The prong 20 in the night light 10 can be secured in place within the housing 12 in any of a number of ways, including the interconnection between a protuberance 58 extending from the body 60 of the switch 22. When the eyelet 48 of the switch 22 is moved into the position shown in FIGS. 3 and 5, it electrically contacts the tab 56 on the prong 20 in order to electrically interconnect the prong 20 with the base connector 30, thereby providing electrical communication between the prong 20 and the base electrode of the light bulb 16.
As shown in FIGS. 4 and 5, the side connector 32 includes an inner end 62 that extends inwardly into the housing 12 to electrically contact the prong 18, thereby providing electrical communication between the prong 18 and the side electrode of the light bulb 16. In accordance with the present invention, the inner end 62 of the side connector 32 is a bimetallic strip, which can be integrally formed with the side connector or conductor 32 or secured thereto. As the immediate ambient temperature surrounding the night light 10, and especially the light bulb 16, rises to a predetermined temperature level, the thermal energy is conducted primarily by direct conduction along a relatively short path through the side connector or conductor 32 to its bimetallic strip 62 in order to cause the bimetallic strip 62 to move inwardly out of electrical contact with the prong 18, as shown in FIG. 7. Thus, the bimetallic strip 62 and the prong 18 function as a heat sensitive switch that interrupts the flow of electrical current from an electrical outlet 64 to the light bulb 16, as illustrated in the electrical schematic diagram of the night light 10 depicted in FIG. 6.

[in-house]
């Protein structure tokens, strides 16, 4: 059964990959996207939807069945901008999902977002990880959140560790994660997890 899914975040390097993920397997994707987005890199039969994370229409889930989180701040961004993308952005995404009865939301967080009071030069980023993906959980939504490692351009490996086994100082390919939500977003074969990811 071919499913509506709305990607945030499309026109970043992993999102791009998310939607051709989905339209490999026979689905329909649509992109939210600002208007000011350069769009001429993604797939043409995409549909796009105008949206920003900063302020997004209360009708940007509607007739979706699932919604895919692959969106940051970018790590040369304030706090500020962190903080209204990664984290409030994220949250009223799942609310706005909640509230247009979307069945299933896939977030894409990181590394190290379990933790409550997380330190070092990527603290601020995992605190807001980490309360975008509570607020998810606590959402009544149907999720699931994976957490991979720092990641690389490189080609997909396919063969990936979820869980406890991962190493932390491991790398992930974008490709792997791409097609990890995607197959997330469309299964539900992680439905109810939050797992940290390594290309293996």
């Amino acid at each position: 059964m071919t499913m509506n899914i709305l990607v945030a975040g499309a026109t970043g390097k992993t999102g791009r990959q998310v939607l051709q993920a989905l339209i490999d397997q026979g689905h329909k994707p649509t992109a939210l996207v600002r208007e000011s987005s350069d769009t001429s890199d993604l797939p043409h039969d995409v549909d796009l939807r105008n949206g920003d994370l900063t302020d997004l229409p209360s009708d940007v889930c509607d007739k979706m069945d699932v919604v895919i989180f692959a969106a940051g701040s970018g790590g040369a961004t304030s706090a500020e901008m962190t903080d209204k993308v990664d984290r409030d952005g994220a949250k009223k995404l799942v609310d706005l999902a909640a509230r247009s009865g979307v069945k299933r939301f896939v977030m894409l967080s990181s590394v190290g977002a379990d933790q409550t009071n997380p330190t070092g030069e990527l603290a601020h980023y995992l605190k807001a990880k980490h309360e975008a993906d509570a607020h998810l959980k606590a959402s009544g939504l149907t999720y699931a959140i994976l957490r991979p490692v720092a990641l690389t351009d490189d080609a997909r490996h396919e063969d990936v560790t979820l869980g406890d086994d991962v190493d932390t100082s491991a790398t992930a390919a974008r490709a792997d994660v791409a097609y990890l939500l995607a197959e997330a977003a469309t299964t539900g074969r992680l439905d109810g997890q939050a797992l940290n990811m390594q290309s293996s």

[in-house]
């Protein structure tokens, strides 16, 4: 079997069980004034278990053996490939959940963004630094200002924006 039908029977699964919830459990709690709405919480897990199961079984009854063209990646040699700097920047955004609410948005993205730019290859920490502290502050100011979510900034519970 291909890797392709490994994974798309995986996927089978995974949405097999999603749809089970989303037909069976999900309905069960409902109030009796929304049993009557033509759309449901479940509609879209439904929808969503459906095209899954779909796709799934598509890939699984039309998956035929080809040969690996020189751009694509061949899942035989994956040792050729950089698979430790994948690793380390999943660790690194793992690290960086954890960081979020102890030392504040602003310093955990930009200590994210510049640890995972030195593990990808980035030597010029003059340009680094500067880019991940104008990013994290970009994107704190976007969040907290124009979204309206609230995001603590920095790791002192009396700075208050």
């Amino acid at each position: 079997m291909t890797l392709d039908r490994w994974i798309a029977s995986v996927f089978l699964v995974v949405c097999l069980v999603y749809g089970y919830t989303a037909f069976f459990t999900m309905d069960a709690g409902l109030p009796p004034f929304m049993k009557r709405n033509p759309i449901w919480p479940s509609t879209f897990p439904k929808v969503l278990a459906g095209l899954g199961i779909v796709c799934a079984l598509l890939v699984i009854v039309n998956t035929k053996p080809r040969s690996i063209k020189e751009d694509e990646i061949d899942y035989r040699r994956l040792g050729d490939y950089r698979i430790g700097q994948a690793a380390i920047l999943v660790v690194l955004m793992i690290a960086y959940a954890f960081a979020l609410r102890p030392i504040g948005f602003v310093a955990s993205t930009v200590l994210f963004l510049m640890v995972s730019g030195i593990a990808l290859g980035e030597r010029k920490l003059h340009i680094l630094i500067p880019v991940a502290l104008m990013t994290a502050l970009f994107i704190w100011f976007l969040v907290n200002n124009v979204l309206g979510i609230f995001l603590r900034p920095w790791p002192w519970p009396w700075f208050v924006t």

It should be emphasized that although the manual switch 22 is included in the embodiment of the present invention illustrated in FIGS. 1 through 6, such manual switch can optionally be eliminated such that the light bulb is energizable only when the night light is plugged into an electrical outlet. In other embodiments, many other types of switches can be employed in conjunction with the present invention, such as sound actuated switches or timer switches, for example. In these various optional constructions, the other components and applications of the present invention remain substantially similar to those of the exemplary embodiment depicted in FIGS. 1 through 7 for purposes of illustration.